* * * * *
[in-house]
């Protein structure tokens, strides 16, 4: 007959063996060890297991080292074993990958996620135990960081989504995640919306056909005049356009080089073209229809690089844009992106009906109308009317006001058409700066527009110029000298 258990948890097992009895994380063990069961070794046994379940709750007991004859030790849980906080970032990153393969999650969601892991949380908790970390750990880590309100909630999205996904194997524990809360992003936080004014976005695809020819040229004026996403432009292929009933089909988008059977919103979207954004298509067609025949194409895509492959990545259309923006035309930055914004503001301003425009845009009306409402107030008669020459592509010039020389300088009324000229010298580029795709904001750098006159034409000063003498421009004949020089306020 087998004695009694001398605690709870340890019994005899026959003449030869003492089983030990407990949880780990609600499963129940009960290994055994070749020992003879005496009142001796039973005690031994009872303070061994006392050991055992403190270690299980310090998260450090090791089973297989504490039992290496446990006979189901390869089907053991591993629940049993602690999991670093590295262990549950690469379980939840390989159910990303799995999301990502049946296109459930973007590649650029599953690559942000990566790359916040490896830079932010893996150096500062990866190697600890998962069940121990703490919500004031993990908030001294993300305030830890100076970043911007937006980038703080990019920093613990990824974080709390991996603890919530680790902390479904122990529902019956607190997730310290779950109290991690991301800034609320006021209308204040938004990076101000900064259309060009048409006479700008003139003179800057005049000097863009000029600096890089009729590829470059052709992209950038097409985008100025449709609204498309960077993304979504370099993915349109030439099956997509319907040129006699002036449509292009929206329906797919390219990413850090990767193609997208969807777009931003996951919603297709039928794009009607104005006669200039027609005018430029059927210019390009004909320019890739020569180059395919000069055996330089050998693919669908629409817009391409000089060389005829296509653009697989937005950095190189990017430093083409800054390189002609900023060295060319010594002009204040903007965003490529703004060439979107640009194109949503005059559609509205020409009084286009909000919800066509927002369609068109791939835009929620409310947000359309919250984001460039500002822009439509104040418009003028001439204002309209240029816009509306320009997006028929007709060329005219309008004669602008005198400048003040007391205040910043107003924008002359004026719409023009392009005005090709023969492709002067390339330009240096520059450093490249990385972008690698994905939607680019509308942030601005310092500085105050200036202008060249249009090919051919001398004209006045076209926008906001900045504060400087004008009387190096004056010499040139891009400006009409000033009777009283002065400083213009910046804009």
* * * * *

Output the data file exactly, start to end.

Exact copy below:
[in-house]
């Protein structure tokens, strides 16, 4: 007959063996060890297991080292074993990958996620135990960081989504995640919306056909005049356009080089073209229809690089844009992106009906109308009317006001058409700066527009110029000298 258990948890097992009895994380063990069961070794046994379940709750007991004859030790849980906080970032990153393969999650969601892991949380908790970390750990880590309100909630999205996904194997524990809360992003936080004014976005695809020819040229004026996403432009292929009933089909988008059977919103979207954004298509067609025949194409895509492959990545259309923006035309930055914004503001301003425009845009009306409402107030008669020459592509010039020389300088009324000229010298580029795709904001750098006159034409000063003498421009004949020089306020 087998004695009694001398605690709870340890019994005899026959003449030869003492089983030990407990949880780990609600499963129940009960290994055994070749020992003879005496009142001796039973005690031994009872303070061994006392050991055992403190270690299980310090998260450090090791089973297989504490039992290496446990006979189901390869089907053991591993629940049993602690999991670093590295262990549950690469379980939840390989159910990303799995999301990502049946296109459930973007590649650029599953690559942000990566790359916040490896830079932010893996150096500062990866190697600890998962069940121990703490919500004031993990908030001294993300305030830890100076970043911007937006980038703080990019920093613990990824974080709390991996603890919530680790902390479904122990529902019956607190997730310290779950109290991690991301800034609320006021209308204040938004990076101000900064259309060009048409006479700008003139003179800057005049000097863009000029600096890089009729590829470059052709992209950038097409985008100025449709609204498309960077993304979504370099993915349109030439099956997509319907040129006699002036449509292009929206329906797919390219990413850090990767193609997208969807777009931003996951919603297709039928794009009607104005006669200039027609005018430029059927210019390009004909320019890739020569180059395919000069055996330089050998693919669908629409817009391409000089060389005829296509653009697989937005950095190189990017430093083409800054390189002609900023060295060319010594002009204040903007965003490529703004060439979107640009194109949503005059559609509205020409009084286009909000919800066509927002369609068109791939835009929620409310947000359309919250984001460039500002822009439509104040418009003028001439204002309209240029816009509306320009997006028929007709060329005219309008004669602008005198400048003040007391205040910043107003924008002359004026719409023009392009005005090709023969492709002067390339330009240096520059450093490249990385972008690698994905939607680019509308942030601005310092500085105050200036202008060249249009090919051919001398004209006045076209926008906001900045504060400087004008009387190096004056010499040139891009400006009409000033009777009283002065400083213009910046804009």